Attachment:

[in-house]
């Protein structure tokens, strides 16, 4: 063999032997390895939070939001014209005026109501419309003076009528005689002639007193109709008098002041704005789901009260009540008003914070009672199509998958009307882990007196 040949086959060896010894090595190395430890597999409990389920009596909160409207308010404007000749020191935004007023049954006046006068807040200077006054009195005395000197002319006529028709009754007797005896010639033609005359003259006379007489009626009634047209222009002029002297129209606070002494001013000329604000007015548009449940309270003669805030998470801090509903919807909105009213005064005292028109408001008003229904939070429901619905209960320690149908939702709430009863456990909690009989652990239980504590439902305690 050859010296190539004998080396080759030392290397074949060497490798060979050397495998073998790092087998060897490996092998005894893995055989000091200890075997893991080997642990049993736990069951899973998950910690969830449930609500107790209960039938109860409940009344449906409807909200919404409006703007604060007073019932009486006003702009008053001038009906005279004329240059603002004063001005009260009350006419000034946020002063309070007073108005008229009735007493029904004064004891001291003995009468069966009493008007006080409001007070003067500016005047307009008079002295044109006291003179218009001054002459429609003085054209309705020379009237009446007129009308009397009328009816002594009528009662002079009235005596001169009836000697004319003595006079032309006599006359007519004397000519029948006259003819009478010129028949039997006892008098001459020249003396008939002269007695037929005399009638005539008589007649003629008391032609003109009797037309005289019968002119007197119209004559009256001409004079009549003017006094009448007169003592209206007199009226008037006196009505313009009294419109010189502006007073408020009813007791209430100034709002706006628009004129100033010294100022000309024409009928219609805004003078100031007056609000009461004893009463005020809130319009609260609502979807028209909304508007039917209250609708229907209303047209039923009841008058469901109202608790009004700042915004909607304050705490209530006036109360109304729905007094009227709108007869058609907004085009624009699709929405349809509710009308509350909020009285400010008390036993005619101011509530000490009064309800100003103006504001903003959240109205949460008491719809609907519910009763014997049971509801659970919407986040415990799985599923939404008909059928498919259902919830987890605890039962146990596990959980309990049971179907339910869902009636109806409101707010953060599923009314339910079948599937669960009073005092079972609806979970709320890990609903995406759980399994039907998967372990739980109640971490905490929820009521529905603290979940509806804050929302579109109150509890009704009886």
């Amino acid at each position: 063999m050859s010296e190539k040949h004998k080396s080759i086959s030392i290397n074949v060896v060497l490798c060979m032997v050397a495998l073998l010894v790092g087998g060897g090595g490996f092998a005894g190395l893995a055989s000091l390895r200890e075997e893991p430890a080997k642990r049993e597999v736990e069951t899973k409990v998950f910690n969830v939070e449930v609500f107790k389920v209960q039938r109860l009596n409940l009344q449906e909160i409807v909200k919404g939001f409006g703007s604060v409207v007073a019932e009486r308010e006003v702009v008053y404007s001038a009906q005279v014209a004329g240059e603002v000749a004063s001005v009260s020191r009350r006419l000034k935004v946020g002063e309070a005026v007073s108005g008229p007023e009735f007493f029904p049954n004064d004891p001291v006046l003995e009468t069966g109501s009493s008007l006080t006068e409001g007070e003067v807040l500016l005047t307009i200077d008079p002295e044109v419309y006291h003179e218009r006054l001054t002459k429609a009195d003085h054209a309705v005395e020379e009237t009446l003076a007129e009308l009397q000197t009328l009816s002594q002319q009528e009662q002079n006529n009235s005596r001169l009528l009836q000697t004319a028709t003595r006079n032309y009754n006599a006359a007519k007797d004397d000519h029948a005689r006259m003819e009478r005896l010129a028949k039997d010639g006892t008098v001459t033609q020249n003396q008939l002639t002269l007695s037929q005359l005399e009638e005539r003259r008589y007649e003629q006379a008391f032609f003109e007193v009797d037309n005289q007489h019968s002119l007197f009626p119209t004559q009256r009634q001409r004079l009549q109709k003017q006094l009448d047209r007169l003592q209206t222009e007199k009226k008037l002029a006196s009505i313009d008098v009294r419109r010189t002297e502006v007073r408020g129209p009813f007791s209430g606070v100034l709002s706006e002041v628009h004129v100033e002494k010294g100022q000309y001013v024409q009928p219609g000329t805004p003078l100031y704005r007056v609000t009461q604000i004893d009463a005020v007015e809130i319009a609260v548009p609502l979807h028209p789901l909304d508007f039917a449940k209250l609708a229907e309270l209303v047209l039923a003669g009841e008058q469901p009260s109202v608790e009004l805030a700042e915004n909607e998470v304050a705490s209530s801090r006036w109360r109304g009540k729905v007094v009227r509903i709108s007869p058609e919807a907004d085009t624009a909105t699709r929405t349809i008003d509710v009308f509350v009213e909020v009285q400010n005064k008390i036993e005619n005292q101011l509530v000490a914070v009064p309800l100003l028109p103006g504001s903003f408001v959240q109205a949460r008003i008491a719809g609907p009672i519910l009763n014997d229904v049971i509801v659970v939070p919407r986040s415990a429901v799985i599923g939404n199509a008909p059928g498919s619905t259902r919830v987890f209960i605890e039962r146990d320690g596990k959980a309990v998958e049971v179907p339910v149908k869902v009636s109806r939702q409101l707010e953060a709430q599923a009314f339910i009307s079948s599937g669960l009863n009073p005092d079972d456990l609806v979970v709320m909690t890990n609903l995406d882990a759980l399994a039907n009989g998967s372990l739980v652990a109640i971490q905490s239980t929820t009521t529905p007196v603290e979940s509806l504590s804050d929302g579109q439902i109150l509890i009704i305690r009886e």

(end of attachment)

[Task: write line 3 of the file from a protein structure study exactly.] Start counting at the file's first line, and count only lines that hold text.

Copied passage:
């Amino acid at each position: 063999m050859s010296e190539k040949h004998k080396s080759i086959s030392i290397n074949v060896v060497l490798c060979m032997v050397a495998l073998l010894v790092g087998g060897g090595g490996f092998a005894g190395l893995a055989s000091l390895r200890e075997e893991p430890a080997k642990r049993e597999v736990e069951t899973k409990v998950f910690n969830v939070e449930v609500f107790k389920v209960q039938r109860l009596n409940l009344q449906e909160i409807v909200k919404g939001f409006g703007s604060v409207v007073a019932e009486r308010e006003v702009v008053y404007s001038a009906q005279v014209a004329g240059e603002v000749a004063s001005v009260s020191r009350r006419l000034k935004v946020g002063e309070a005026v007073s108005g008229p007023e009735f007493f029904p049954n004064d004891p001291v006046l003995e009468t069966g109501s009493s008007l006080t006068e409001g007070e003067v807040l500016l005047t307009i200077d008079p002295e044109v419309y006291h003179e218009r006054l001054t002459k429609a009195d003085h054209a309705v005395e020379e009237t009446l003076a007129e009308l009397q000197t009328l009816s002594q002319q009528e009662q002079n006529n009235s005596r001169l009528l009836q000697t004319a028709t003595r006079n032309y009754n006599a006359a007519k007797d004397d000519h029948a005689r006259m003819e009478r005896l010129a028949k039997d010639g006892t008098v001459t033609q020249n003396q008939l002639t002269l007695s037929q005359l005399e009638e005539r003259r008589y007649e003629q006379a008391f032609f003109e007193v009797d037309n005289q007489h019968s002119l007197f009626p119209t004559q009256r009634q001409r004079l009549q109709k003017q006094l009448d047209r007169l003592q209206t222009e007199k009226k008037l002029a006196s009505i313009d008098v009294r419109r010189t002297e502006v007073r408020g129209p009813f007791s209430g606070v100034l709002s706006e002041v628009h004129v100033e002494k010294g100022q000309y001013v024409q009928p219609g000329t805004p003078l100031y704005r007056v609000t009461q604000i004893d009463a005020v007015e809130i319009a609260v548009p609502l979807h028209p789901l909304d508007f039917a449940k209250l609708a229907e309270l209303v047209l039923a003669g009841e008058q469901p009260s109202v608790e009004l805030a700042e915004n909607e998470v304050a705490s209530s801090r006036w109360r109304g009540k729905v007094v009227r509903i709108s007869p058609e919807a907004d085009t624009a909105t699709r929405t349809i008003d509710v009308f509350v009213e909020v009285q400010n005064k008390i036993e005619n005292q101011l509530v000490a914070v009064p309800l100003l028109p103006g504001s903003f408001v959240q109205a949460r008003i008491a719809g609907p009672i519910l009763n014997d229904v049971i509801v659970v939070p919407r986040s415990a429901v799985i599923g939404n199509a008909p059928g498919s619905t259902r919830v987890f209960i605890e039962r146990d320690g596990k959980a309990v998958e049971v179907p339910v149908k869902v009636s109806r939702q409101l707010e953060a709430q599923a009314f339910i009307s079948s599937g669960l009863n009073p005092d079972d456990l609806v979970v709320m909690t890990n609903l995406d882990a759980l399994a039907n009989g998967s372990l739980v652990a109640i971490q905490s239980t929820t009521t529905p007196v603290e979940s509806l504590s804050d929302g579109q439902i109150l509890i009704i305690r009886e």